Weave-Along 14, which will begin in September, is for people who have woven at least some tapestry before. (If you need a little experience, check out Rebecca Mezoff’s online tapestry class before the weave-along begins.)
In this weave-along, participants will learn a technique of weaving with two shedding devices. This technique allows you to make a more textured tapestry. You’ll be able to weave, let’s say, 14 dents per inch and, at the same time, 7 dent per inch.
The piece will not have a pattern, but will be a tapestry done with silk and Waverly wool. You will be able to buy supplies from our website, but can also use your own!
As part of the weave-along, we will give a discount on
purchasing a second shedding device.
More information to come next week! Let us know if you’re interested in the comments, by email or via social media!
The Mirrix Shedding Device can seem a puzzling contraption to those unfamiliar with weaving. Today, I hope to clear up what a shedding device is and why you might want one.
Called: Shedding Device
Not Called: Shredder, Shredding Device, Shedder
Shedding devices are devices used to lift warps in order to pass fiber or beads through them more easily. The space between the warps is called the SHED, which is where the term SHEDding device comes from.
On a Mirrix shedding device, when you change the position of the handle, the shedding device shifts position and opposite sets of warps are raised, securing your beads or weft between the warp threads. The wooden clips hold your shedding device on the loom, but also serve to hold your warping bar in place when warping your loom (and before you install the shedding device).
When weaving tapestry, if you do not use the shedding device, you must weave each piece of fiber under and over the warp threads.
By using the shedding device, you can lift half of your warp threads all at the same time, so instead of weaving over and under, you can just place your weft (the thread you are using) between the raised and lowered warp threads.
The shedding device is attached to the warp threads with heddles. These heddles pull up on the correct warp threads when the shedding device is engaged.
When weaving beads with the shedding device, you string up a row of beads and then place them between the raised and lowered warp threads. Then you change the position of the shedding device, securing those beads between the warp threads.
On a Mirrix Loom, using the shedding device is recommended for tapestry weaving as it makes the process much faster and easier. For combining beads and fiber, a shedding device is also very useful. For beads, both the traditional bead weaving method of placing your beads behind your warp threads and then sewing through and the method using the shedding device and placing the beads between raised and lowered warp threads work. The method using the shedding device takes a little more time to set up, but once you get the hang of it it’s a fast and fun way to weave beads!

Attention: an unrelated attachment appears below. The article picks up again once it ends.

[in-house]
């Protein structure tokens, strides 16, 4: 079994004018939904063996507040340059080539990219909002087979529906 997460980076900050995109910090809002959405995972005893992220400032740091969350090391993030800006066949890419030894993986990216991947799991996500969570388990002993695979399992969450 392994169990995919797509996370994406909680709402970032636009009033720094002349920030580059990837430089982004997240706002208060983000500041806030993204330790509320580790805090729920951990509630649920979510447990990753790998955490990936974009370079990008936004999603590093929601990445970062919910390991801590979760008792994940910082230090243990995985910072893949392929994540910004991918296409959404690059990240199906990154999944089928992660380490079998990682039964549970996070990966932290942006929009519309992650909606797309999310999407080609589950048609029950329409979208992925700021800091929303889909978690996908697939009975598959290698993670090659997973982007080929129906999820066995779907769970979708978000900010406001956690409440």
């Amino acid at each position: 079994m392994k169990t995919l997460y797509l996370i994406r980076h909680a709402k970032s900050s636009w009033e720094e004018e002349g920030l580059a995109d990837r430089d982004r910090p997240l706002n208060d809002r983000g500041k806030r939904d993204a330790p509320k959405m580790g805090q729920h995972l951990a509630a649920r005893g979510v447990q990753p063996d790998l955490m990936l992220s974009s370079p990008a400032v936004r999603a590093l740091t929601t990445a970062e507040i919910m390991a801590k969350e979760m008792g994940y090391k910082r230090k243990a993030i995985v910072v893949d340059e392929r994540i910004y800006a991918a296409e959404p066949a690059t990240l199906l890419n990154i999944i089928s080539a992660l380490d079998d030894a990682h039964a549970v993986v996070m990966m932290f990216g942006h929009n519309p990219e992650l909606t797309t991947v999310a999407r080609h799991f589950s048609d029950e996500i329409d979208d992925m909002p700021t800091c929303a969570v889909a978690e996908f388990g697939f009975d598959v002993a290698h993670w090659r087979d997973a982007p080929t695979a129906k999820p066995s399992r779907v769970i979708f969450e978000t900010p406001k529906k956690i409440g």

Do you still have questions about the Mirrix shedding device? Ask in the comments!
Three of our looms, the 8″ Lani Loom, 12″ Little Guy Loom and 16″ Big Sister will now come two ways. The first way: WITH the shedding device and the second way: WITHOUT the shedding device. That’s that. The price will be reflected in whether or not you get the shedding device and, if you do decide not to, a shedding device can always be purchased separately.
Please note that previously we were offering these looms without a shedding device but WITH a bottom spring kit at the same price. This option is no longer available, but the bottom spring kits can be purchased seperately.
For many, putting heddles on the loom (heddles connect your warp to your shedding device) is the most challenging part of warping simply because it’s easy to make a mistake. Even after warping and heddling many, many looms, I still make my fair share of mistakes.
The key is: patience. You can’t put your heddles on in a rush or while watching TV or while having a conversation with your friends. Trust me, I’ve tried, and usually when I do that I make a mistake. In the long run, it’s a lot easier if you take your time and make sure every heddle is on the right warp thread because one crossed heddle or one missed heddle means you’re going to have a lot of not-so-fun troubleshooting ahead of you.
Although you still should follow our warping instructions, I made a few small diagrams that might be helpful to see how the heddles should be put on your loom and what mistakes you might make.